Intelligible Predictive Health Models
We study both blackbox and glassbox ML methods to improve the intelligibility and/or explainability of models that are trained for clinical prediction tasks using electronic health record (EHR) data. EHR data offer a promising opportunity for advancing the understanding of how clinical decisions and patient conditions interact over time to influence patient health. However, EHR data are difficult to use for predictive modeling due to the various data types they contain (continuous, categorical, text, etc.), their longitudinal nature, the high amount of nonrandom missingness for certain measurements, and other concerns. Furthermore, patient outcomes often have heterogeneous causes and require information to be synthesized from several clinical lab measures and patient visits. Researchers often resort to using complex, blackbox predictive models to overcome these challenges, thereby introducing additional concerns of accountability, transparency and intelligibility.
Can’t we just explain blackbox models?
Although blackbox models are typically accurate, they are often bad at explaining how they arrive at those predictions, and may also disagree with very similar models about which factors are driving their predictive ability [1].
Feature importance biclustering across diseases and predictors [3].
Symbolic Regression for Interpretable Machine Learning
An alternative, and promising approach, is to use glassbox ML methods such as symbolic regression that can capture complex relationships in data and yet produce and intelligible final model. Symbolic regression methods jointly optimize structure of a model, as well as its parameters, usually with the goal of finding a simple and accurate symbolic model.
However, intelligibility is complicated to define, and is both context and userdependent. In general, the intelligibility of a model depends heavily on its representation, i.e, how it defines its feature space.
An example representation from the Feat docs.
What makes a representation good? At the minimum, a good representation produces a model with better generalization than a model trained only on the raw data attributes. In addition, a good representation teases apart the factors of variation in the data into independent components. Finally, an ideal representation is succinct so as to promote intelligibility. This means a representation should only have as many features as there are independent factors in the process, and each of those features should be digestible by the user. Many of our research projects center around these three motivations when designing novel algorithms for interpretable machine learning.
Can a simple symbolic model be accurate?
Researchers often see the complexity of a model as a tradeoff with its error: more complex models should give better predictions than simple ones. However, very rarely is the nature of the tradeoff actually characterized in a robust way.
In fact, what we have found is that for many tasks, symbolic regression approaches can perform as well as or better than stateoftheart blackbox approaches  and still produce simpler expressions.
Symbolic regression algorithms (marked with asterisk) benchmarked against blackbox ML on hundreds of regression problems. See more at https://github.com/EpistasisLab/srbench.
Do they work in clinical care?
Our preliminary work on symbolic regression approaches to patient phenotyping have shown success in producing accurate and interpretable models of treatment resistant hypertension. More work is needed to scale and study these algorithms in routine clinical care.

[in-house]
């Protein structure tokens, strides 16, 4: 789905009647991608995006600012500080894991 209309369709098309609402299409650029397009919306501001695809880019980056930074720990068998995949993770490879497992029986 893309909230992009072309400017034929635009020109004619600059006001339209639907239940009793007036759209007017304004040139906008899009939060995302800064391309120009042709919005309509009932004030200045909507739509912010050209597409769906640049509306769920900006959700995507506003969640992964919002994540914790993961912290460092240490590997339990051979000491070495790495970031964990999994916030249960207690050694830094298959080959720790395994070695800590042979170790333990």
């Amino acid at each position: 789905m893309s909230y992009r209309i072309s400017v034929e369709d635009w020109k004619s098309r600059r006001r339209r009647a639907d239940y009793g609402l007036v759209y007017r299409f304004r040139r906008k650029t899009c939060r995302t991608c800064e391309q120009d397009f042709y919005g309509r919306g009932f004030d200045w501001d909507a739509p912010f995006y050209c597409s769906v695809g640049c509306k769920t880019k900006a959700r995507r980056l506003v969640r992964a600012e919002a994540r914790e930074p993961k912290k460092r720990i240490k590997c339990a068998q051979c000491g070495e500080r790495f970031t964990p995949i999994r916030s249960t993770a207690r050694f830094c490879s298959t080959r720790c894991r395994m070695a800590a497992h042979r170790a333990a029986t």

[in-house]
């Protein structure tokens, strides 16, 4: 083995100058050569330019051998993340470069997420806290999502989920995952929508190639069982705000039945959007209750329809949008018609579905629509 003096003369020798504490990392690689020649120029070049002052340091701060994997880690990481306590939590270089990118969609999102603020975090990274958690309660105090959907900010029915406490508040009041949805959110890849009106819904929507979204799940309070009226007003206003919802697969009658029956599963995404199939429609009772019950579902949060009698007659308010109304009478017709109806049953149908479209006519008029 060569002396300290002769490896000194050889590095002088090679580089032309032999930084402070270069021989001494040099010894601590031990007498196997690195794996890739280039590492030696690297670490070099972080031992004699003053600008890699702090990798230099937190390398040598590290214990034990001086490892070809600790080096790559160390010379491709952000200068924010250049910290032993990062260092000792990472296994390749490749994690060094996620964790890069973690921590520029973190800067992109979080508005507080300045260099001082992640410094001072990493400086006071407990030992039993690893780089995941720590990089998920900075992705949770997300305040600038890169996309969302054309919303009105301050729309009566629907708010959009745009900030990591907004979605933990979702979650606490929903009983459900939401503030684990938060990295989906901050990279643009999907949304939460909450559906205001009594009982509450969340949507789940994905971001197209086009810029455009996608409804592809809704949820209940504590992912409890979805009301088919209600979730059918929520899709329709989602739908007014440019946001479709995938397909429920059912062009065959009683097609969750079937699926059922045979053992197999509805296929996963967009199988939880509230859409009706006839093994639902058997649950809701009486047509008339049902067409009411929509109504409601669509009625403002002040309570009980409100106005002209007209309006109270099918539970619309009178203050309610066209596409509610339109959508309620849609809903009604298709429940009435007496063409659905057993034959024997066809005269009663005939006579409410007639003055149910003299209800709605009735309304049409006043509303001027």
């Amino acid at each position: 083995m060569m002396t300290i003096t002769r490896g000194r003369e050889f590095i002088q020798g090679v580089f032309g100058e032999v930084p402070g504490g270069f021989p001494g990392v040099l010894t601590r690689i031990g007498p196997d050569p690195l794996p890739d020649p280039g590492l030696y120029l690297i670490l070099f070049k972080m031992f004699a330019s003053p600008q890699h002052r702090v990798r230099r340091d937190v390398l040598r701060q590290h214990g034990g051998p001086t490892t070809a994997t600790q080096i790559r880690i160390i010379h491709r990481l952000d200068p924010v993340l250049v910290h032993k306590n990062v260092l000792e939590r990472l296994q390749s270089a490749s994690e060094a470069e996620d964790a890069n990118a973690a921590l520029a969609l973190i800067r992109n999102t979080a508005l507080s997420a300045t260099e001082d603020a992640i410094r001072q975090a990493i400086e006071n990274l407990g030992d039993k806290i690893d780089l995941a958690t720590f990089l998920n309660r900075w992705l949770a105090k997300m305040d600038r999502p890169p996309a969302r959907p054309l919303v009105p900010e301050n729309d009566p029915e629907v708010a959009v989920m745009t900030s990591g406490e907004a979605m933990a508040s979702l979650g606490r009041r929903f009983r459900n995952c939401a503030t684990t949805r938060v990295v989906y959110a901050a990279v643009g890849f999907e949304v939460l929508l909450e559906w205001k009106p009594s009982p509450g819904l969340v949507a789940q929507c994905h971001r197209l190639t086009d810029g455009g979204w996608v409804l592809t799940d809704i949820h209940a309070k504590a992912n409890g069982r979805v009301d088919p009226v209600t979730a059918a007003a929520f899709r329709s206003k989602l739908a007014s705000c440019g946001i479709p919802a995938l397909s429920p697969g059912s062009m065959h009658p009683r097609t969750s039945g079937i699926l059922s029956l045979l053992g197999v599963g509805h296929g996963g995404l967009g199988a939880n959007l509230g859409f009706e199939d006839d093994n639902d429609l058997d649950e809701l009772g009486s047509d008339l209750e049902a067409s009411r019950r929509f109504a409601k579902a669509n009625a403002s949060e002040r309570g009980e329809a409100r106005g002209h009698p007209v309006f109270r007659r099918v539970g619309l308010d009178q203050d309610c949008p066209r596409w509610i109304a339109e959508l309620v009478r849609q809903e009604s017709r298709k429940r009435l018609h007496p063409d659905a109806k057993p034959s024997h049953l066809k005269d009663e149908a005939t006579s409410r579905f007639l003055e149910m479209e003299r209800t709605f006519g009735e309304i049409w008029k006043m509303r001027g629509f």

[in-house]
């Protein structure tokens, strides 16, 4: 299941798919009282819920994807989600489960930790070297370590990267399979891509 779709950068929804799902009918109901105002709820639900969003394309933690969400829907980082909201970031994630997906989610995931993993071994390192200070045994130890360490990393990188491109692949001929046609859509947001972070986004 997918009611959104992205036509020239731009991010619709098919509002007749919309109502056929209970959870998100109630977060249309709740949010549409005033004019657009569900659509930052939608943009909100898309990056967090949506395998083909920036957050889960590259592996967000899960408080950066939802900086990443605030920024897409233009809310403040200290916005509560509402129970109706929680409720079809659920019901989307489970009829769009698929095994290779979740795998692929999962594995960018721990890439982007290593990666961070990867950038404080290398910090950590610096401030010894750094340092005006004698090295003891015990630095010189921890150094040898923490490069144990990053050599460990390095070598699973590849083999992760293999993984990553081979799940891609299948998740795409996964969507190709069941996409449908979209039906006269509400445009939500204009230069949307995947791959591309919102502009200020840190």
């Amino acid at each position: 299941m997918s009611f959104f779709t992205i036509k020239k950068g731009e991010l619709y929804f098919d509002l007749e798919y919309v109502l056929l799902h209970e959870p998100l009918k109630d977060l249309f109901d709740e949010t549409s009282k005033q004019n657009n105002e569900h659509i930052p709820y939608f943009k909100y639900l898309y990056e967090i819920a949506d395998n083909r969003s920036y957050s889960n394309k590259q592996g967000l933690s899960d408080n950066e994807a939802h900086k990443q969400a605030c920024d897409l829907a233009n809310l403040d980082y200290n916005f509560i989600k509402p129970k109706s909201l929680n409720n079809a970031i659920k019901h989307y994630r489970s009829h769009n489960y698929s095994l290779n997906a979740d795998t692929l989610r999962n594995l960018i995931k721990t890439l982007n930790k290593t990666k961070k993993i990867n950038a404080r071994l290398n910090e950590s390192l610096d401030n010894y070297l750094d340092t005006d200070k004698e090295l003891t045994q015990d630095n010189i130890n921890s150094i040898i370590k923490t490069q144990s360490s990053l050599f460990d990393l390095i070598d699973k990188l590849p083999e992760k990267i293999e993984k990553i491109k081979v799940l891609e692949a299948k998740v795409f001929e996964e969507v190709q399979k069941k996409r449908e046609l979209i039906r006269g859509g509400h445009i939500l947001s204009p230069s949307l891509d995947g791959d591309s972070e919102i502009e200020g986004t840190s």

A symbolic regression model of treatment resistant hypertension [2].
Relevant work:

La Cava, W., Bauer, C. R., Moore, J. H., & Pendergrass, S. A. (2019). Interpretation of machine learning predictions for patient outcomes in electronic health records. AMIA 2019 Annual Symposium. arXiv

La Cava, W., Lee, P.C., Ajmal, I., Ding, X., Cohen, J.B., Solanki, P., Moore, J.H., and Herman, D.S (2021). Application of concise machine learning to construct accurate and interpretable EHR computable phenotypes. medRxiv,

La Cava, W. & Moore, J.H. (2020). Learning feature spaces for regression with genetic programming. Genetic Programming and Evolvable Machines (GPEM). link, pdf

La Cava, W., & Moore, J. H. (2019). Semantic variation operators for multidimensional genetic programming. GECCO 2019. https://doi.org/10.1145/3321707.3321776. arXiv

La Cava, W., & Moore, J. H. (2019). Learning concise representations for regression by evolving networks of trees. ICLR 2019. arXiv

La Cava, W., & Moore, J. (2017). A General Feature Engineering Wrapper for Machine Learning Using epsilonLexicase Survival. European Conference on Genetic Programming.
link, preprint 
La Cava, W., & Moore, J. H. (2017). Ensemble representation learning: an analysis of fitness and survival for wrapperbased genetic programming methods. GECCO ’17 (pp. 961–968). Berlin, Germany: ACM. link, arXiv

La Cava, W., Silva, S., Vanneschi, L., Spector, L., & Moore, J. (2017). Genetic Programming Representations for Multidimensional Feature Learning in Biomedical Classification. Applications of Evolutionary Computation (pp. 158–173). Springer, Cham. link, preprint

La Cava, W., Silva, S., Danai, K., Spector, L., Vanneschi, L., & Moore, J. H. (2018). Multidimensional genetic programming for multiclass classification. Swarm and Evolutionary Computation. link, preprint

La Cava, W., Orzechowski, P., Burlacu, B., França, F. O. de, Virgolin, M., Jin, Y., Kommenda, M., & Moore, J. H. (2021). Contemporary Symbolic Regression Methods and their Relative Performance. Proceedings of the Neural Information Processing Systems Track on Datasets and Benchmarks (Accepted). arXiv, repo